It is clear that the U.S. economy is continuing its gradual slowdown that began in the second quarter. While there are many explanations, including uncertainty caused by the delayed resolution of the presidential election, we believe it is substantially a result of the actions this year by the Federal Reserve.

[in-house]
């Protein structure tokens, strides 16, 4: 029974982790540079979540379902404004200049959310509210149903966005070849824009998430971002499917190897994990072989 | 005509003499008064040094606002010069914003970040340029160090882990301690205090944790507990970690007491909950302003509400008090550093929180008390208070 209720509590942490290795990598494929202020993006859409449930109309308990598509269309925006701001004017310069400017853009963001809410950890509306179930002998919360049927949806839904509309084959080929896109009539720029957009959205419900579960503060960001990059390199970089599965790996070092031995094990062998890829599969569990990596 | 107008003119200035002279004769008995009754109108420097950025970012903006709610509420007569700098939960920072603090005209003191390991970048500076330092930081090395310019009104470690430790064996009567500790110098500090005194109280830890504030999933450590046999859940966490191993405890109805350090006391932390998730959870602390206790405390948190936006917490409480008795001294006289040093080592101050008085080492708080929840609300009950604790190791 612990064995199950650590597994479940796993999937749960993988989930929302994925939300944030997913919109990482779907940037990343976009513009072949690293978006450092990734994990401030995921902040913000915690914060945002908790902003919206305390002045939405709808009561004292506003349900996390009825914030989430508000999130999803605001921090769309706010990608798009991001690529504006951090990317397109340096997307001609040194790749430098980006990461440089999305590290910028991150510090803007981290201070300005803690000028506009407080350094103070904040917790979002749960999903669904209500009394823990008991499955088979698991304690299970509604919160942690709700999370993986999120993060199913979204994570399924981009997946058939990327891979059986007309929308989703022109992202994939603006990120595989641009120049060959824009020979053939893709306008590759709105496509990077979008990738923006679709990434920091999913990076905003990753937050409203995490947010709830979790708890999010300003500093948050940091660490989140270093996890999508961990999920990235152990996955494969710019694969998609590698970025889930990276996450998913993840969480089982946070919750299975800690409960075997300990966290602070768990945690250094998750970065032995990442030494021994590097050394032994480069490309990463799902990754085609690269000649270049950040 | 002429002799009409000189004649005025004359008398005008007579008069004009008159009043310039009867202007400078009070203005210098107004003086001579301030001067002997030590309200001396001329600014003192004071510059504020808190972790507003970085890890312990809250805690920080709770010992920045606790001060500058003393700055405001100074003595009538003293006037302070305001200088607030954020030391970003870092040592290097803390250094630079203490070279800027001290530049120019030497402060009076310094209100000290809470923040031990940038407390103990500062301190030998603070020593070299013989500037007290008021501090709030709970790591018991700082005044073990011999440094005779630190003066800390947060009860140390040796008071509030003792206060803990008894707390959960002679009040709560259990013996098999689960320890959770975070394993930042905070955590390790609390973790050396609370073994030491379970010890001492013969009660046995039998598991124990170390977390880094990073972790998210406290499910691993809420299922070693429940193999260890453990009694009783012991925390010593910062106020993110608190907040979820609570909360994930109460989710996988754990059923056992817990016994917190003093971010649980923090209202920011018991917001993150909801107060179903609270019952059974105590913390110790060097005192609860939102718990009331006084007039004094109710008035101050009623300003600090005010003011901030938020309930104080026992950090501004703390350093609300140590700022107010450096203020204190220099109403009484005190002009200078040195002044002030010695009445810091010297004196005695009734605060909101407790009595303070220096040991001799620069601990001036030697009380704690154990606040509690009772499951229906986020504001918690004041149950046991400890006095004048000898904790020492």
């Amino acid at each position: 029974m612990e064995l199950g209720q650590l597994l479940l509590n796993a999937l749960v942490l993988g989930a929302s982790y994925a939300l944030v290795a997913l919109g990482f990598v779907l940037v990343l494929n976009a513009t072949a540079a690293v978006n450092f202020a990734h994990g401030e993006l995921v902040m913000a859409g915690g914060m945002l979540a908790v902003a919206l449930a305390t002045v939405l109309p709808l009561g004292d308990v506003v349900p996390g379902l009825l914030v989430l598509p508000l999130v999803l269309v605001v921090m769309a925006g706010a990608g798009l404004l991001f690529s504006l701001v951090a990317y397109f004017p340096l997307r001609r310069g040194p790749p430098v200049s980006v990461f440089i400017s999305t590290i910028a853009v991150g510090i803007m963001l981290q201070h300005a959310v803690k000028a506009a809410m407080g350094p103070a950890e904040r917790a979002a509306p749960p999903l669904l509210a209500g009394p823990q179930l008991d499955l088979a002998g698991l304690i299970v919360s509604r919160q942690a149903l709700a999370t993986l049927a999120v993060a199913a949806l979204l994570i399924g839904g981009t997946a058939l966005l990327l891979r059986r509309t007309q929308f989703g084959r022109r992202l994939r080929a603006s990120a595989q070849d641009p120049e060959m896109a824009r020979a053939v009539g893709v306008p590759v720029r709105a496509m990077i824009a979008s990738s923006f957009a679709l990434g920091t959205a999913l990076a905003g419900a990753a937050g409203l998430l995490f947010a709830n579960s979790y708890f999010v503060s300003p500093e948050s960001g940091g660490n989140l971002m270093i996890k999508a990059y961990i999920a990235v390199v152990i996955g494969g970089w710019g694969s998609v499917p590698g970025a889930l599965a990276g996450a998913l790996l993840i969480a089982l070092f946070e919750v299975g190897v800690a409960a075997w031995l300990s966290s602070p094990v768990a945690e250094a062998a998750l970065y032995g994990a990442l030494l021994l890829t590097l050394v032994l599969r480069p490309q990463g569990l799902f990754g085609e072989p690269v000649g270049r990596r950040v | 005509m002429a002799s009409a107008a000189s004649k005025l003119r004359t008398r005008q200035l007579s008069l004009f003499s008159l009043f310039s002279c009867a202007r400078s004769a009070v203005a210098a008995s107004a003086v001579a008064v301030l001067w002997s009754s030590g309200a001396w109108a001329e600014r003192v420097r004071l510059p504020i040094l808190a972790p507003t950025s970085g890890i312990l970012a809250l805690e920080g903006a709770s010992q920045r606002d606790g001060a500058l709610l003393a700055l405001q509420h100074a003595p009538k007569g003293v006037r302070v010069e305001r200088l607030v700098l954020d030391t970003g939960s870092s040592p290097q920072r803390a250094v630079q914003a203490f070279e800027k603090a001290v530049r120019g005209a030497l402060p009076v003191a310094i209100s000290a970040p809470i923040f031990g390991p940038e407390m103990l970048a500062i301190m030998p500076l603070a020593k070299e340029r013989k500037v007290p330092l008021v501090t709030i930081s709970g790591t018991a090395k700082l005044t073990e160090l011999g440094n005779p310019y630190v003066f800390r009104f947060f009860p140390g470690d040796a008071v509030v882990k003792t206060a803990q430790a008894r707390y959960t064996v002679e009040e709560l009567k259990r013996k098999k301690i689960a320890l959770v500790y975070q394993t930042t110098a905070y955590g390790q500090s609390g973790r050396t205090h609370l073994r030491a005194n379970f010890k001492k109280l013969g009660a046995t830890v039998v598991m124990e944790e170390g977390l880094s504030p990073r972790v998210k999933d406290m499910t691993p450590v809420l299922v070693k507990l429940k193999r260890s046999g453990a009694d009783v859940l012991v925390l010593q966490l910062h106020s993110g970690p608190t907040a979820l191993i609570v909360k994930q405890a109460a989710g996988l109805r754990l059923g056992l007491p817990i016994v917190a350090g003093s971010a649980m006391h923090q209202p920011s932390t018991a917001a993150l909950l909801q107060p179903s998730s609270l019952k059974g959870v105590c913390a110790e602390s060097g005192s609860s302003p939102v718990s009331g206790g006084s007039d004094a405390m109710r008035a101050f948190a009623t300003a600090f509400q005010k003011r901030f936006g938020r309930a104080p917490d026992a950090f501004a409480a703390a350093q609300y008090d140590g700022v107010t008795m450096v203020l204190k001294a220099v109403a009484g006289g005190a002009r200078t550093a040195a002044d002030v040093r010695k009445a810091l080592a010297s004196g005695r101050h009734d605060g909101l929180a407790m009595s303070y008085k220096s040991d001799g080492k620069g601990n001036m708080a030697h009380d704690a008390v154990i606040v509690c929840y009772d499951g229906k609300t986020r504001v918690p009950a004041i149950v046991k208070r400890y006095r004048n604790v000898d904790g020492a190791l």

Consider the stock market. Shifting valuation paradigms and a reversal of "momentum" have combined with the ill effects of "tightening" to undermine enthusiasm for equities. Most institutional money managers we talk with have reached a consensus that broader stock market averages will return 5% to 8% annually over the next few years and most are increasing the weighting in their portfolios to alternative asset classes. Their conclusions, if correct, are especially thought-provoking when this yield range is assessed on a relative, risk-adjusted basis. If corporate earnings decelerate at a faster rate than anticipated, do stocks feature attractive intermediate-term value?